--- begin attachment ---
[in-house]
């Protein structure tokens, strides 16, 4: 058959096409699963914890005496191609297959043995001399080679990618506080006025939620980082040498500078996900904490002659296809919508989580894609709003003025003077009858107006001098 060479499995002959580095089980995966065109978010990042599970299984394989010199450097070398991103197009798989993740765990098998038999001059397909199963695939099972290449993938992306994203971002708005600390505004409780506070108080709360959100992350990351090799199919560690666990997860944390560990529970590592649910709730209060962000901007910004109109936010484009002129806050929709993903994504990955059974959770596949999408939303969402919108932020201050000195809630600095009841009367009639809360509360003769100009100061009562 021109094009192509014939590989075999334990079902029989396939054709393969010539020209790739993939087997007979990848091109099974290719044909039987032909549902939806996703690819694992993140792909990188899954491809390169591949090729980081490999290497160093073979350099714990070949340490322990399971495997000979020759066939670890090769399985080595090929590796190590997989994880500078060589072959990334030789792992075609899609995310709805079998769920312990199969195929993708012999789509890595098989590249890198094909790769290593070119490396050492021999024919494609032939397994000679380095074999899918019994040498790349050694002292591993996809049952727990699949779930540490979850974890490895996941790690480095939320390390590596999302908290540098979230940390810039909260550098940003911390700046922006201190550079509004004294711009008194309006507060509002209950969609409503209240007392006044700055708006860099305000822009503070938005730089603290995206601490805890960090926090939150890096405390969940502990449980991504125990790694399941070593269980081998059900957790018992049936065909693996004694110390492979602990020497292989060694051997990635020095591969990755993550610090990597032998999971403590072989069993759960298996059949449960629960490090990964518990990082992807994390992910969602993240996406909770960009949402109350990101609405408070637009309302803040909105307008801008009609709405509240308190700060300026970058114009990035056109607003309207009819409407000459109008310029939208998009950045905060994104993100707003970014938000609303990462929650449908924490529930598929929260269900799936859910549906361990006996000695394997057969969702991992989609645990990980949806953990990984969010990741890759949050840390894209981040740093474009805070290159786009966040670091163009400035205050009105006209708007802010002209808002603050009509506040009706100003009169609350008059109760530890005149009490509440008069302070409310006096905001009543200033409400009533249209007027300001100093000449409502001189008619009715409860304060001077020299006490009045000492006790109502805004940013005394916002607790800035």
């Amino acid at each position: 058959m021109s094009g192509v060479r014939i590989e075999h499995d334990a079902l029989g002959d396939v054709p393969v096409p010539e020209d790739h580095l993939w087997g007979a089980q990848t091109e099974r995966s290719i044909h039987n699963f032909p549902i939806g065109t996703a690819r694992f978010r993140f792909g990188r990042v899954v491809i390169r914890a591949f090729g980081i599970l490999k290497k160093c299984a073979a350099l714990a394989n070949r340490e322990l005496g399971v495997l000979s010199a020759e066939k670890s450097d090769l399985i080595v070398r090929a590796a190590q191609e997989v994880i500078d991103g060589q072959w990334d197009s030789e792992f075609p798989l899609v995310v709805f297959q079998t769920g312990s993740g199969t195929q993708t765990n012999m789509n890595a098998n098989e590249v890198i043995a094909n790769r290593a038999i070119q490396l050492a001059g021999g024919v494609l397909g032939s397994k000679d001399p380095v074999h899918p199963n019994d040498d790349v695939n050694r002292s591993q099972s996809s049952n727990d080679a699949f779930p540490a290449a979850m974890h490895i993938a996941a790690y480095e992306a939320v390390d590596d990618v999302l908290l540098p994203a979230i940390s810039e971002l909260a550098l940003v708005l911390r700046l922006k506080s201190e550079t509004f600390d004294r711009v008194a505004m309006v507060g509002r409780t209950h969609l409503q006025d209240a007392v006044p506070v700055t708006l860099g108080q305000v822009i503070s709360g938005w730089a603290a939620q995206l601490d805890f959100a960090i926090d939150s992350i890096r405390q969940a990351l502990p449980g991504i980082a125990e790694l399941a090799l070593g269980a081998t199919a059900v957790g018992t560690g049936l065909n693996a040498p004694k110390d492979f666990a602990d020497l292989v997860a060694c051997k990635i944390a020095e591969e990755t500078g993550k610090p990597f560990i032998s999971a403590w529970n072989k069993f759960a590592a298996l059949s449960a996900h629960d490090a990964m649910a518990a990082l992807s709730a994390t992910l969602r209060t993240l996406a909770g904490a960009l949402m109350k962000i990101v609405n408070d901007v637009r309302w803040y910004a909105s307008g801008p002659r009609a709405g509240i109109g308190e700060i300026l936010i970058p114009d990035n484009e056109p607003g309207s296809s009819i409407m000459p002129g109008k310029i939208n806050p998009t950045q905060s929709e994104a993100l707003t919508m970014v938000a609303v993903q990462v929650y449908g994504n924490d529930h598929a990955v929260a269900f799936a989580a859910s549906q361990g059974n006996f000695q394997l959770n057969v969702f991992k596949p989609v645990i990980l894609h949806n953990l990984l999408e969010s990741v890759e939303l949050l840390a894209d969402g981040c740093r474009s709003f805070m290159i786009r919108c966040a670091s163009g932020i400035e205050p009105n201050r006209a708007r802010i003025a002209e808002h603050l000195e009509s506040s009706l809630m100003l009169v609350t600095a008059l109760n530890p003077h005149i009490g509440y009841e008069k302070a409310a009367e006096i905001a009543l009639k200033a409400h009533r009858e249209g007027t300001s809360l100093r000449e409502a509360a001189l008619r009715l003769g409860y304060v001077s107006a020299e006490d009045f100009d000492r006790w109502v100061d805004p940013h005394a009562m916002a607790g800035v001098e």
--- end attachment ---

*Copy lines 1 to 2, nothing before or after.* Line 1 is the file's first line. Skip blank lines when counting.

[in-house]
């Protein structure tokens, strides 16, 4: 058959096409699963914890005496191609297959043995001399080679990618506080006025939620980082040498500078996900904490002659296809919508989580894609709003003025003077009858107006001098 060479499995002959580095089980995966065109978010990042599970299984394989010199450097070398991103197009798989993740765990098998038999001059397909199963695939099972290449993938992306994203971002708005600390505004409780506070108080709360959100992350990351090799199919560690666990997860944390560990529970590592649910709730209060962000901007910004109109936010484009002129806050929709993903994504990955059974959770596949999408939303969402919108932020201050000195809630600095009841009367009639809360509360003769100009100061009562 021109094009192509014939590989075999334990079902029989396939054709393969010539020209790739993939087997007979990848091109099974290719044909039987032909549902939806996703690819694992993140792909990188899954491809390169591949090729980081490999290497160093073979350099714990070949340490322990399971495997000979020759066939670890090769399985080595090929590796190590997989994880500078060589072959990334030789792992075609899609995310709805079998769920312990199969195929993708012999789509890595098989590249890198094909790769290593070119490396050492021999024919494609032939397994000679380095074999899918019994040498790349050694002292591993996809049952727990699949779930540490979850974890490895996941790690480095939320390390590596999302908290540098979230940390810039909260550098940003911390700046922006201190550079509004004294711009008194309006507060509002209950969609409503209240007392006044700055708006860099305000822009503070938005730089603290995206601490805890960090926090939150890096405390969940502990449980991504125990790694399941070593269980081998059900957790018992049936065909693996004694110390492979602990020497292989060694051997990635020095591969990755993550610090990597032998999971403590072989069993759960298996059949449960629960490090990964518990990082992807994390992910969602993240996406909770960009949402109350990101609405408070637009309302803040909105307008801008009609709405509240308190700060300026970058114009990035056109607003309207009819409407000459109008310029939208998009950045905060994104993100707003970014938000609303990462929650449908924490529930598929929260269900799936859910549906361990006996000695394997057969969702991992989609645990990980949806953990990984969010990741890759949050840390894209981040740093474009805070290159786009966040670091163009400035205050009105006209708007802010002209808002603050009509506040009706100003009169609350008059109760530890005149009490509440008069302070409310006096905001009543200033409400009533249209007027300001100093000449409502001189008619009715409860304060001077020299006490009045000492006790109502805004940013005394916002607790800035």